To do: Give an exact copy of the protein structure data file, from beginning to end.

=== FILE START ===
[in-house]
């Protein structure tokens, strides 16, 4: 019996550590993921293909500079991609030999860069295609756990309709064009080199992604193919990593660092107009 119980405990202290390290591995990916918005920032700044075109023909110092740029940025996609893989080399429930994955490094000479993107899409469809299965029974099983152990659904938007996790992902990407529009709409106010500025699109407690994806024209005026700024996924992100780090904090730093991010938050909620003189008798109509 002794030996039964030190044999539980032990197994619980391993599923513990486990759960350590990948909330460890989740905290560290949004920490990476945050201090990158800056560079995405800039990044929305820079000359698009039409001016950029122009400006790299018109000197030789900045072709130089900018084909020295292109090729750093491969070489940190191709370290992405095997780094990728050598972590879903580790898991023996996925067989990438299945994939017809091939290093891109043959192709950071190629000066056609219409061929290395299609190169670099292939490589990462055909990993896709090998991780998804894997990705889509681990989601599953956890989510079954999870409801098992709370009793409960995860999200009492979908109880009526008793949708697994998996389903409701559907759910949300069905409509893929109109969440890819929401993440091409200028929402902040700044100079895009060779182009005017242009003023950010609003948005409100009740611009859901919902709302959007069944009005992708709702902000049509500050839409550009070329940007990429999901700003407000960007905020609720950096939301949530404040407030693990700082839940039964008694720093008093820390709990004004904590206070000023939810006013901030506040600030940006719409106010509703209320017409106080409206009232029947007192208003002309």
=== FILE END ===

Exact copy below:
[in-house]
């Protein structure tokens, strides 16, 4: 019996550590993921293909500079991609030999860069295609756990309709064009080199992604193919990593660092107009 119980405990202290390290591995990916918005920032700044075109023909110092740029940025996609893989080399429930994955490094000479993107899409469809299965029974099983152990659904938007996790992902990407529009709409106010500025699109407690994806024209005026700024996924992100780090904090730093991010938050909620003189008798109509 002794030996039964030190044999539980032990197994619980391993599923513990486990759960350590990948909330460890989740905290560290949004920490990476945050201090990158800056560079995405800039990044929305820079000359698009039409001016950029122009400006790299018109000197030789900045072709130089900018084909020295292109090729750093491969070489940190191709370290992405095997780094990728050598972590879903580790898991023996996925067989990438299945994939017809091939290093891109043959192709950071190629000066056609219409061929290395299609190169670099292939490589990462055909990993896709090998991780998804894997990705889509681990989601599953956890989510079954999870409801098992709370009793409960995860999200009492979908109880009526008793949708697994998996389903409701559907759910949300069905409509893929109109969440890819929401993440091409200028929402902040700044100079895009060779182009005017242009003023950010609003948005409100009740611009859901919902709302959007069944009005992708709702902000049509500050839409550009070329940007990429999901700003407000960007905020609720950096939301949530404040407030693990700082839940039964008694720093008093820390709990004004904590206070000023939810006013901030506040600030940006719409106010509703209320017409106080409206009232029947007192208003002309």